A lot has changed even under Rachelson’s leadership. When she arrived in 1997, there were 35 employees and a budget of $1 million. Today, there are more than 100 staff and the budget is approximately $7 million. When she started, Rachelson said inspectors were constantly saying the bathrooms needed to be fixed where the 18 young women lived; staff members refused to shower there. Following a capital campaign, the building where the 26 women and their children live today is “a place worthy of respect and dignity.”
“We don’t want people to feel like they deserve crap because they are poor or have been abused or are struggling with addiction,’’ said Rachelson, who is also a state representative.
One big change for Lund has been the expansion into substance abuse treatment programs, a move the agency made in the early 2000s before the heroin epidemic exploded. Today, 22 of the 26 women living at the Lund residential program are fighting opiate addiction, according to Brian Southworth, Lund’s associate director of clinical services. And there’s a waiting list that could refill every bed.
Megan Clodgo of Colchester went to Lund in 2014 after she found out she was pregnant and was already hooked on heroin. A college graduate, a high school varsity athlete on the honor roll, she had been the assistant director of a 60-child day care center, overseeing a staff of 15, and knew some of the day care kids had come from Lund moms.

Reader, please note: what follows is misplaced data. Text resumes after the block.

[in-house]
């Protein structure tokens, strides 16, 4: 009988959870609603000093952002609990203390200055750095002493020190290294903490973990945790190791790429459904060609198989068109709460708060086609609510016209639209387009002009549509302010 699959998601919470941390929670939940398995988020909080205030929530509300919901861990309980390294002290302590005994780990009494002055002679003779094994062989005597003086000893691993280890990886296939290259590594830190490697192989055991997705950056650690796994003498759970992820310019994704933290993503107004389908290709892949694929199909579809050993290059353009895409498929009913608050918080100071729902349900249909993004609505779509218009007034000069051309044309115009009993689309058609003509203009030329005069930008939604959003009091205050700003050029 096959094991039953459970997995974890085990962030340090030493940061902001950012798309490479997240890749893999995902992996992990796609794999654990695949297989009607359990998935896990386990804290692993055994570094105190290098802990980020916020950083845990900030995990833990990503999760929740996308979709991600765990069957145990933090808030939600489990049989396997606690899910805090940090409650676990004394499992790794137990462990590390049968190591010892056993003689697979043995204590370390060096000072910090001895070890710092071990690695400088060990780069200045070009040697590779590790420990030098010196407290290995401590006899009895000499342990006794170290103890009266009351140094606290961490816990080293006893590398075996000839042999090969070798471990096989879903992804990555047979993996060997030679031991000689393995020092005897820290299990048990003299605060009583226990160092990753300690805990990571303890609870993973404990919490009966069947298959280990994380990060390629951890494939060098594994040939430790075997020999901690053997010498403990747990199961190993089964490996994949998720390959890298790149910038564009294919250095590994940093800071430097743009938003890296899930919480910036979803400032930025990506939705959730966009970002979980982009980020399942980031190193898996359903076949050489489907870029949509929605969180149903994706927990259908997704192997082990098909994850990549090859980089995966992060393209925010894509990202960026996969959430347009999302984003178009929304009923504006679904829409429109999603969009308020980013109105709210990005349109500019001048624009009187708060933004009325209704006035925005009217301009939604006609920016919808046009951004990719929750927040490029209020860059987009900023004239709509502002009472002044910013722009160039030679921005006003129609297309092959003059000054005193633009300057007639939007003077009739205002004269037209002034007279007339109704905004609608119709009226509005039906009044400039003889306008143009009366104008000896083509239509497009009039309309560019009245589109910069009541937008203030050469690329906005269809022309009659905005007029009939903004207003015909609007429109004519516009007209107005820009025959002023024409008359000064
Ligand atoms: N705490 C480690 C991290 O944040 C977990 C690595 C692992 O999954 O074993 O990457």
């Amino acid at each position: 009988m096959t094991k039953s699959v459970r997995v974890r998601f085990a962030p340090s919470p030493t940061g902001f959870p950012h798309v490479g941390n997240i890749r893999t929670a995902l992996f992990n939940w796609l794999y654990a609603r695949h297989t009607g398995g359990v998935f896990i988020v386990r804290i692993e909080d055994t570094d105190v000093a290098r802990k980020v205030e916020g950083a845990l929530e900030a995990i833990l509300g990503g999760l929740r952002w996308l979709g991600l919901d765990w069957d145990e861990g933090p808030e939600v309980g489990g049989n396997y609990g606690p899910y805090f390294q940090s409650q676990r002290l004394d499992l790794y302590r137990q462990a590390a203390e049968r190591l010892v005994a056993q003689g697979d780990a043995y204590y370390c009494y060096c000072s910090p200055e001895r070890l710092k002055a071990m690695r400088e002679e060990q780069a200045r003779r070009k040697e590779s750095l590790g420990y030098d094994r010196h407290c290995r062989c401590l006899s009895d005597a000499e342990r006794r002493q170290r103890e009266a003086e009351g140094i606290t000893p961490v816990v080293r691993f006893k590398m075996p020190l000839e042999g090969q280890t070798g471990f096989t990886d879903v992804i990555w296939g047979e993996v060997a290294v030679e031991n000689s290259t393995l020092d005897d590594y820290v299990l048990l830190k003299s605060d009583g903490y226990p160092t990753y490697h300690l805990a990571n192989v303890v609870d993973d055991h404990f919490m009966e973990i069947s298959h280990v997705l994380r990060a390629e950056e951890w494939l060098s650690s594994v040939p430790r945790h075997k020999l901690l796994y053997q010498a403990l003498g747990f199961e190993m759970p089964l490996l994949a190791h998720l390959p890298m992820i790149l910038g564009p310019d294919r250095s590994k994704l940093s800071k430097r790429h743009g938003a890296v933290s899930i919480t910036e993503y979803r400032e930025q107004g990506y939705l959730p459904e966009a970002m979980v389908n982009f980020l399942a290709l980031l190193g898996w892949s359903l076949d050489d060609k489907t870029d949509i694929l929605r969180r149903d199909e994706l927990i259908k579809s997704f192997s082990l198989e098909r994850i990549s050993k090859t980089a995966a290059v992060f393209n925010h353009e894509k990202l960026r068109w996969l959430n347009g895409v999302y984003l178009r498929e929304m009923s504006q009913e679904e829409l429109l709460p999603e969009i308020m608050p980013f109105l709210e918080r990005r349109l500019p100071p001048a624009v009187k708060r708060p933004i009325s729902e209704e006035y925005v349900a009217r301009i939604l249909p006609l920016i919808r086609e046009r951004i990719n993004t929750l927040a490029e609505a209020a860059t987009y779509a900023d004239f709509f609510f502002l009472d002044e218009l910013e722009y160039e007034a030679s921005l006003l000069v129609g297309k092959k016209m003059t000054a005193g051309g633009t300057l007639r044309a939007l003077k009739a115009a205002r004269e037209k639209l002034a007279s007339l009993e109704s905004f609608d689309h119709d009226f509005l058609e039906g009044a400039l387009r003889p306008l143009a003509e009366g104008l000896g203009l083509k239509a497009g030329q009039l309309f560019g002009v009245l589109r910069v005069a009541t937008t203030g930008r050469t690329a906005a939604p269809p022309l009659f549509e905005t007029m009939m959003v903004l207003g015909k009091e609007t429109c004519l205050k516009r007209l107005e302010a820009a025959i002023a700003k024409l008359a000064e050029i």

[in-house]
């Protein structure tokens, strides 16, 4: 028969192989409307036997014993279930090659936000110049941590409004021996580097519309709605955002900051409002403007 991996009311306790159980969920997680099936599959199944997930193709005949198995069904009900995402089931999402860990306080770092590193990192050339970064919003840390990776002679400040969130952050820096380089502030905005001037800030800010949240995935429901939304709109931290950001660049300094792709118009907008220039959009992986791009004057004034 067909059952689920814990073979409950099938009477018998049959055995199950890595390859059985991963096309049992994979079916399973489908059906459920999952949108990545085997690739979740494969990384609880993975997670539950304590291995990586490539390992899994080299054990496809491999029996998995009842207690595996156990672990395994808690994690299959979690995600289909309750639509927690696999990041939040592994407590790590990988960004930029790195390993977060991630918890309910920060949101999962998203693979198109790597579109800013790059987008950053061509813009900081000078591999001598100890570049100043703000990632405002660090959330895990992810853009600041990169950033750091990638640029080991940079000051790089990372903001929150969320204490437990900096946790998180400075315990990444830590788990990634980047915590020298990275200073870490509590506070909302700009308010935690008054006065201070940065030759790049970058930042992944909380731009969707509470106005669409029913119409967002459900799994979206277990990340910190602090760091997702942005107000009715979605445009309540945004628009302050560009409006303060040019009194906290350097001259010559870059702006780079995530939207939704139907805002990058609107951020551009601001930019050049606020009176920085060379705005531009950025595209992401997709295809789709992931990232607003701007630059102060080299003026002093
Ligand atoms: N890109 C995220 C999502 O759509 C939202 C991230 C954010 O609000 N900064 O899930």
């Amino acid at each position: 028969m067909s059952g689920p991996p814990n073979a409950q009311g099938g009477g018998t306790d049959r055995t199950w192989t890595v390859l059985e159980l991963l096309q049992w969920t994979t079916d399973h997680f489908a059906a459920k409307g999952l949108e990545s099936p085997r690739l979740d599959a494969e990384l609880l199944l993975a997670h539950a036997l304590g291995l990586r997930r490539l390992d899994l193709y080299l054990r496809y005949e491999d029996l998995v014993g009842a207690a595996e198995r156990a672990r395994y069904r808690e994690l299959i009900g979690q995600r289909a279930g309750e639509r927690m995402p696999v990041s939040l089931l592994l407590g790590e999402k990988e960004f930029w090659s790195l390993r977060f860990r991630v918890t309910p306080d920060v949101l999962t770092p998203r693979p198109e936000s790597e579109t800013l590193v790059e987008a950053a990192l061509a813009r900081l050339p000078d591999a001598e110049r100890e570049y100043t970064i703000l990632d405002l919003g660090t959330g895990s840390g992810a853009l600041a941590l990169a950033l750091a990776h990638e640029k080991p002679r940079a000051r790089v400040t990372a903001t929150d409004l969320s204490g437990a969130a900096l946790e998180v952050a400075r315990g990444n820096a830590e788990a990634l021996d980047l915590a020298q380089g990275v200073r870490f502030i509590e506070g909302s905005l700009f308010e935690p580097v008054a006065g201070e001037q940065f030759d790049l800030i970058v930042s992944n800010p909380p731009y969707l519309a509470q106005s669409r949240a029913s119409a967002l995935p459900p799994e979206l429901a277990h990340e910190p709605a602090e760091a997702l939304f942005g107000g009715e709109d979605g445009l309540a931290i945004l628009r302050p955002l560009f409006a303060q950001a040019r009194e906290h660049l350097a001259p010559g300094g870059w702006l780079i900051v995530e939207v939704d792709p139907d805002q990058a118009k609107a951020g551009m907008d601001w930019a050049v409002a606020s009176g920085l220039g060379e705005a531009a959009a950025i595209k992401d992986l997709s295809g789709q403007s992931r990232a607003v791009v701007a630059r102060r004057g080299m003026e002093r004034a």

“I believed I was empathetic, yet I still felt a divide between their lives and mine. I believed I was above addiction,” she said. Later, she talked about her addiction to heroin: “I had it pretty well managed, until I didn’t have it managed. It happened pretty quickly.”
When she found out she was pregnant, she decided she had to get sober. She lived in the Lund home for eight months, got clean, and now has 16-month-old twin boys.
As an indicator of how Lund’s services have expanded, Clodgo also took part in programs to teach her parenting skills and to help her get a job.
“Lund has given me so much,” Clodgo said. “It is because of Lund that I can confidently say I’m an amazing parent, a better daughter, sister and friend, and I’m proud of who I am.”
A little over a year ago, Chelsea Mitchell of Burlington came to Lund, close to losing her now 3-year-old daughter, Serena, she said, because of addiction. Lund gave her “the caring push I needed in my life,” she stopped using drugs, and now “I’m able to be the Mommy she deserves.”